We’d ordered a garlic flatbread (£5.95) topped with cheese (£1.50) to share with our meals but were underwhelmed when it arrived and only ate one slice between us as it was pale, floppy and uninspiring. To be fair it may well have thought the same about me, but I didn’t cost £7.45, so it can shut up.

oh, heck

My partner opted for a “10oz gammon steak served with chips, peas, fried egg & pineapple,” for £13.95, but without the items from “The Garden.”

Things started to look up as it was a decent slab of tasty gammon topped with a runny egg. The accompanying chips were also excellent; crunchy on the outside and fluffy on the inside. A success for my partner once he’d removed the thick edge of fat from the meat and hid it from his sight under a fold of garlic bread.

If the seventies were represented by a meal, this would be it

I had the “Cheese and Onion pie: Extra mature cheddar cheese cooked with onions & mustard encased in puff pastry. Served with chunky chips & baked beans” for £13.95.

Nowadays, it’s hard to find a cheese and onion pie with a filling that hasn’t been cut with potato, but this glorious creature was pure cheese, onion and mustard. Once the pie was cut open the hot cheese came flowing out like…well, like hot cheese. It had to have been home made because shops make their suppliers but the pastry was good- sturdy enough to hold molten cheese without caving in from the steam, but I didn’t eat much of it as I preferred to use my chips as the method of cheese transport.
The beans were beans.

Let me just try to keep the inevitable incoming handbagging to a minimum by prefacing the next paragraph with the assurance that I love dogs. All of them, even the drooling, stinky or honking ones.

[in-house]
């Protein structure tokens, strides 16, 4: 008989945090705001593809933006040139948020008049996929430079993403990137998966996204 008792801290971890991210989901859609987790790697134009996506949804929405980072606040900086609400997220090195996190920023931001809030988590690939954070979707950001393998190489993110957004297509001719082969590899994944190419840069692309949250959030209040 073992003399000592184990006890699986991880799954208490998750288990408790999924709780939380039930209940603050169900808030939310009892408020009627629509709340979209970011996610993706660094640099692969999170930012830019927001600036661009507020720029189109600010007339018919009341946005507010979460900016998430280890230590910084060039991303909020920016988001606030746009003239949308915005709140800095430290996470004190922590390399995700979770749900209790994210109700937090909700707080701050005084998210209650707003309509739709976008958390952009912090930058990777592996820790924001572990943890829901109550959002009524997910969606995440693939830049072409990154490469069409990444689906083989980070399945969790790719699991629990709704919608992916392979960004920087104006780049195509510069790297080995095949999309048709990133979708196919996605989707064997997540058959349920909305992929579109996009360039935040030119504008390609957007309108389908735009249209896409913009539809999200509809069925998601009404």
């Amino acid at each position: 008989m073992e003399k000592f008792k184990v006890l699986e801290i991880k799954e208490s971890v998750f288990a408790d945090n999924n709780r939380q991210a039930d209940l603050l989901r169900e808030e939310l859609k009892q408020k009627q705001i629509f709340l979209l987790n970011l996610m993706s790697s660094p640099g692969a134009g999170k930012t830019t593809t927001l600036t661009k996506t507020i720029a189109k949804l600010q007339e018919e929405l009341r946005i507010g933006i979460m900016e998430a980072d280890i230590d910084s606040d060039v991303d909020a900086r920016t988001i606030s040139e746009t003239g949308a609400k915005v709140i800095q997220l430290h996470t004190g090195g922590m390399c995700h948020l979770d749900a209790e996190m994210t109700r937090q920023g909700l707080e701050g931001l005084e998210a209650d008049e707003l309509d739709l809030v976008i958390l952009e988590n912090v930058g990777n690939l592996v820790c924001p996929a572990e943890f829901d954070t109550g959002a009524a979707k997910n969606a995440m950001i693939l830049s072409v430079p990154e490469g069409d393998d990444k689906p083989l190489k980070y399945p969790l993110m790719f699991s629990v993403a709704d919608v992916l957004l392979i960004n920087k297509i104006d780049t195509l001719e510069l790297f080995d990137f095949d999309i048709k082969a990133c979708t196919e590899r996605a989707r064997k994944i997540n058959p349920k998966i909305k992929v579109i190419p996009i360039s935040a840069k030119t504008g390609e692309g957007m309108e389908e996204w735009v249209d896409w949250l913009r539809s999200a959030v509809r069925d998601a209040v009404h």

Read more: See more of Karen’s foodie adventures in and around Preston

The dog in the pub was obviously a Good Boy/Girl but it could make a “pay attention to me” yelp that sounded like the battery running out of a  smoke alarm the size of the moon. It could split particles like the Large Hadron Collider, and is probably able to control the weather. Obviously, it’s no fault of the dog or its owner, I’m just mentioning it because it was extraordinary that such a loud noise could come out of an animal I couldn’t see over the bar. Combine that with Alston’s dedicated menu for dogs, and you have a venue that takes its dog-friendliness seriously.

When the two members of staff came to our table they were polite, but the visits were rare and fleeting before they went back to socialising with the sweary gang at the bar. Nobody asked us how our meal was. When they cleared away our almost untouched garlic bread we told them that our mains were lovely but the side wasn’t fully cooked, which was met by with disinterest. 

Our overwhelming impression from the staff was that we were intruding on their evening and that the sooner we were gone the better. We felt too uncomfortable to stay for a dessert, so we paid the bill and left.

The majority of our food was very good, and Alston Pub and Dining has some great reviews online that mention the friendliness of the management. They indicate that it’s a valuable and well-loved asset to the local community, so they’re clearly getting a great deal right and our experience could be a one-off rather than the norm.

However, it was the most awkward and unwelcome I’ve felt in a restaurant, so I won’t be going back.

Have you ever had a magical dog with a yelp that could jolt you into another dimension? Tell us how you clawed your way back, in the comments